The International Union for Conservation of Nature (IUCN) has listed the reticulate whipray as Vulnerable. Its large size, inshore habitat preferences, and slow reproductive rate render it susceptible to overfishing. Although specific data is lacking, significant declines in overall ray catches have been documented within its range, including in the Gulf of Thailand, the Arafura Sea, and off Pakistan. Habitat degradation also threatens this species: over 30% of the mangroves in Indonesia and Malaysia have been cleared since 1980, while pollution and destructive fishing practices may have also taken their toll. Australian waters offer the reticulate whipray a refuge from fishing pressure, as there it is not targeted commercially and the installation of Turtle Exclusion Devices (TEDs) have reduced bycatch mortality. However, there are indications of increasing illegal fishing in Australian territory by Indonesian vessels.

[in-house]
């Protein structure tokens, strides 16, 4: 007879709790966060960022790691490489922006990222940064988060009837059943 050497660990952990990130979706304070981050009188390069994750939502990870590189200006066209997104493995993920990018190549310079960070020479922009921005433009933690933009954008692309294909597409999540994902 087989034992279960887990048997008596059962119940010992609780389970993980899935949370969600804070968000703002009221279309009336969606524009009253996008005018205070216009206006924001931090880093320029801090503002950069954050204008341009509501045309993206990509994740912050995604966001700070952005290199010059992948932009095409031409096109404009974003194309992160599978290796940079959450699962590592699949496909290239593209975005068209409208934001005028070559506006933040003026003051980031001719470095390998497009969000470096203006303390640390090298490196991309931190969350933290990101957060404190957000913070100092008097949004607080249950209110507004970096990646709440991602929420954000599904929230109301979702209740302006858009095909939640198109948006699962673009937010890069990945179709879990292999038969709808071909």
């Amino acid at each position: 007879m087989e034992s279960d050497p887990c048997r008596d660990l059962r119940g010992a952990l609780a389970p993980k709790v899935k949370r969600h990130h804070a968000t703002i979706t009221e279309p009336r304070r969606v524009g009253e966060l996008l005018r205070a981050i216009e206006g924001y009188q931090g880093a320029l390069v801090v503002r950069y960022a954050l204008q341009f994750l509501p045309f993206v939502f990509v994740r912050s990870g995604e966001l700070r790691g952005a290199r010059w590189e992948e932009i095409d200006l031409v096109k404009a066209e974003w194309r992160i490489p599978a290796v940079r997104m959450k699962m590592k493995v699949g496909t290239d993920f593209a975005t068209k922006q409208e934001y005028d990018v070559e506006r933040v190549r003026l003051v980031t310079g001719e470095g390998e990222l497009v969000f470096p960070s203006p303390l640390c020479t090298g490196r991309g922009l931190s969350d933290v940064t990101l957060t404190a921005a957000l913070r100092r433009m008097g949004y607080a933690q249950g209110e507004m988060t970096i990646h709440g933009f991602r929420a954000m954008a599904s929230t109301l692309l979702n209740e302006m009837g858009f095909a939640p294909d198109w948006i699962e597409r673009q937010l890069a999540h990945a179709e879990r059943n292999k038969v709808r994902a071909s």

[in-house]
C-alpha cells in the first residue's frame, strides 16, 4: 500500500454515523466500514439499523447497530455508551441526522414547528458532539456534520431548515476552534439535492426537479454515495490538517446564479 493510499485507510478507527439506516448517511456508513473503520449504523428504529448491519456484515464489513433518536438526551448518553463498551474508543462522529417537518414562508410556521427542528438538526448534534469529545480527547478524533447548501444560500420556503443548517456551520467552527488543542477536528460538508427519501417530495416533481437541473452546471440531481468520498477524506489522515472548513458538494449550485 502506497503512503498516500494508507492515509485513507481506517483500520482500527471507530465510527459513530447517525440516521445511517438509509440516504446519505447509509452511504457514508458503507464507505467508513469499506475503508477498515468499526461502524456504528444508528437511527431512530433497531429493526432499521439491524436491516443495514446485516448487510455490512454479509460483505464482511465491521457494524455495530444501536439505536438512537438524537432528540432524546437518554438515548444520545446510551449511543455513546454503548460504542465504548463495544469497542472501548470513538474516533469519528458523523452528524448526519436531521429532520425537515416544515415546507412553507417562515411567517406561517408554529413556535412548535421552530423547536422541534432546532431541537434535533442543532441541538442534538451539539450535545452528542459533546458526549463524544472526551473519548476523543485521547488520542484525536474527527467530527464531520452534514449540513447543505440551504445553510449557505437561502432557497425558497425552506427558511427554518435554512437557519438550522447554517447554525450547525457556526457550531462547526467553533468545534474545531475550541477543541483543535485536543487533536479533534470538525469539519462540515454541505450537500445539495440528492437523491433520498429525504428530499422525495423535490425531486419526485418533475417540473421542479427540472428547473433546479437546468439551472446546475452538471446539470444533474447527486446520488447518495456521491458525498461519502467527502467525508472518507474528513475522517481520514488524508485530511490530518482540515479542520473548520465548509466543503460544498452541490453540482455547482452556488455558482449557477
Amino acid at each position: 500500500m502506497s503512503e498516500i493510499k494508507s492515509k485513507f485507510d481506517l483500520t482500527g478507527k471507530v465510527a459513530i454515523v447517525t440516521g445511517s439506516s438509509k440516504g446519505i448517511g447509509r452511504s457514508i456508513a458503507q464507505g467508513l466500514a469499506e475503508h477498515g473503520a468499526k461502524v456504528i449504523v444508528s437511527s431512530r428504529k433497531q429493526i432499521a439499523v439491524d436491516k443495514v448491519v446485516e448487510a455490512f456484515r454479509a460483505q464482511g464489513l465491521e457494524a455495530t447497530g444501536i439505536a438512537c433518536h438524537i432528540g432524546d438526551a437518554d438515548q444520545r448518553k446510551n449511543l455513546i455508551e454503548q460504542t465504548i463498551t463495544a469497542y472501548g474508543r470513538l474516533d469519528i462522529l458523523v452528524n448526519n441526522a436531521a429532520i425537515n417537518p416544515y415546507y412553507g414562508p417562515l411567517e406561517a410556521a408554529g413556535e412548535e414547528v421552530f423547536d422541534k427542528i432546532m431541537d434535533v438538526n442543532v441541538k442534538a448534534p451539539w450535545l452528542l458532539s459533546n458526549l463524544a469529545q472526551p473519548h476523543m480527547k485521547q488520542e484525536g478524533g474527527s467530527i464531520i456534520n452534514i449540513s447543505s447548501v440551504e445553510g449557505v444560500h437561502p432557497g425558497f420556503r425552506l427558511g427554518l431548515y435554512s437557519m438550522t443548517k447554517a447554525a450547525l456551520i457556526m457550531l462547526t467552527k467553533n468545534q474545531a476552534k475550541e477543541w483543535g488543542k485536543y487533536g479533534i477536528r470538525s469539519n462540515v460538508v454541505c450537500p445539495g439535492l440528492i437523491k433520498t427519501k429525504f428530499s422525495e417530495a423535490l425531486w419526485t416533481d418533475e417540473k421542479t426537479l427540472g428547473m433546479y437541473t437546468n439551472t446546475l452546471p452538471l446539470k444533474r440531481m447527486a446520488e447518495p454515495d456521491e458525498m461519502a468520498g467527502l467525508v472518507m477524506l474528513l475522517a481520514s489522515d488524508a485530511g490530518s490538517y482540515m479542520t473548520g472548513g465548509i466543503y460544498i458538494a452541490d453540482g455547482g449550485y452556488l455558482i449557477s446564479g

The reticulate whipray is occasionally offered within the home aquarium trade. It is best avoided, however, because of its massive proportions. It is also kept in some public aquariums such as the Aquarium of the Pacific (where it is one of the aquarium's largest inhabitants) and the California Academy of Sciences' Steinhart Aquarium.